Housing has to be the most important problem facing London – so much so that a recent Progress Campaign for a Labour Majority event on winning in London was described by Labour Uncut as feeling more like a housing policy seminar. And when one of those panellists, Dianne Abbott, came to speak at a public meeting organised by my local Labour Party, her title was “How Can we Solve the London Housing Crisis?” But the discussion then, reflecting the London-wide and national comment, failed to focus on …
What actually matters
…which is the supply of housing.* People want to live in London, especially young people, and they just can’t find the space they want. Maybe they can squeeze in somewhere, sofa surfing, stretch themselves financially to buy a place with a friend or partner, or choose to pay silly rents, but finding somewhere to live in such cases comes at the cost of paying half their salary to live here, when their parents would have paid more like a quarter.
London is a global city, enjoying a new type of growth which comes from people – especially the economically active – wanting to live and work in close proximity. The buzz word is “agglomeration”, and it happens in other global cities, which do not have the same peculiarities as we have in London. All are faced with the challenge of accommodating many more people – and with the wealth of such cities, it should be possible. Instead, our London politicians are probably more interested in…
Ways to evade the issue
I am frustrated by how politicians – and most ordinary people, I have to admit – allow their focus to shift from this main point or, worse, look for solutions which try to put people off living here. That’s also the UKIP, anti-immigration response.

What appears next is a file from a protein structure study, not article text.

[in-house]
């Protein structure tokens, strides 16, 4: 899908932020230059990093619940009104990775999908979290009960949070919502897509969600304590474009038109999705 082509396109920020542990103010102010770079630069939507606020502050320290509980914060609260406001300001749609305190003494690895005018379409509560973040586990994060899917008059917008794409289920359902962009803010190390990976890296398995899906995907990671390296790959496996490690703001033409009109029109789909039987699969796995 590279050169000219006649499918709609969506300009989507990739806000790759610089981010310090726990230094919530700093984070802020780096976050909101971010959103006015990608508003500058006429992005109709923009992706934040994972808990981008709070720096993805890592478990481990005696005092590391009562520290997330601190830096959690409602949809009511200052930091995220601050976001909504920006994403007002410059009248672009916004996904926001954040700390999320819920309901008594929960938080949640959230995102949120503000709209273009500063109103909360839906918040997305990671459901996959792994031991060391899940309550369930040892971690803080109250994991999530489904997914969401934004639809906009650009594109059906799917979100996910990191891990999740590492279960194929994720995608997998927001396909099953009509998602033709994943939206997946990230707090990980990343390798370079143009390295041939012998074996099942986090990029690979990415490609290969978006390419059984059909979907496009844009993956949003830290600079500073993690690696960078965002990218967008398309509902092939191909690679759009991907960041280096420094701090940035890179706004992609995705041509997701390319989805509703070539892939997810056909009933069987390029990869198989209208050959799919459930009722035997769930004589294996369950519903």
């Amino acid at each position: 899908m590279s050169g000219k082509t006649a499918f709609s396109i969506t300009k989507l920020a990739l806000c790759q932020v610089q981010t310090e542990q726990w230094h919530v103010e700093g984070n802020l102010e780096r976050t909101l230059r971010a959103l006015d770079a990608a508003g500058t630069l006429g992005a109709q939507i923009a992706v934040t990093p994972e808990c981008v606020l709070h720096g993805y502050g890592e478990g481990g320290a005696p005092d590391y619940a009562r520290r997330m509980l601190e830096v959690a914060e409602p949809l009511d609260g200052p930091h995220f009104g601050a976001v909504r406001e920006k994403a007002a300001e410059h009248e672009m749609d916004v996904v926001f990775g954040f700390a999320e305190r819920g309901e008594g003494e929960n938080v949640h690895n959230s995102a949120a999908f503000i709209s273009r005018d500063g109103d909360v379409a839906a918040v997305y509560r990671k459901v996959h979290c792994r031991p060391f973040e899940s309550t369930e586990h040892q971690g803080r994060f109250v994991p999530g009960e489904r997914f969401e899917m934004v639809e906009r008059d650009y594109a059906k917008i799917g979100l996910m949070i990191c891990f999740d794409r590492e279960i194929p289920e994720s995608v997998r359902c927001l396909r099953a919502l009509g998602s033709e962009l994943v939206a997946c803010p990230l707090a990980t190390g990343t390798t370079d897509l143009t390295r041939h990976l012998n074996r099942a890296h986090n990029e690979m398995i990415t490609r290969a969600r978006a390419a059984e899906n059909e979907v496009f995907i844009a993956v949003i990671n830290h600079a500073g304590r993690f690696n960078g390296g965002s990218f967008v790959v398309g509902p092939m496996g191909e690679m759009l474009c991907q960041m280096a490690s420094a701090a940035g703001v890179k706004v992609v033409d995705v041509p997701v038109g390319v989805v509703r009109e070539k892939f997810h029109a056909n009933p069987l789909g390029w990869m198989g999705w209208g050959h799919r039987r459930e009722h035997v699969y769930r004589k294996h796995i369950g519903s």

But politicians of all parties are happy to go along with the interests of local property owners – who want continuously rising prices – and older social housing tenants who benefit from rents rather less than the 80% of market rents which social housing providers can charge new tenants. And for choice, both these groups are likely to feel they like how things are, and to not especially want newcomers. So their politicians resist any worthwhile expansion of the housing supply.
One day a time may come when a younger generation becomes more influential in setting local housing policy, and campaign for an increase in housing supply. Then we might finally make some real progress, but in the meantime …
On the Left, the typical evasion is to think only about social housing. We need more social housing, and local councils should have more freedom to build it; of all involved, local councils are best positioned to help increase overall supply. But most people don’t want to live in social housing: tellingly, at the public meeting I attended, there was significant dissatisfaction with the performance of both Housing Associations and local authority housing management.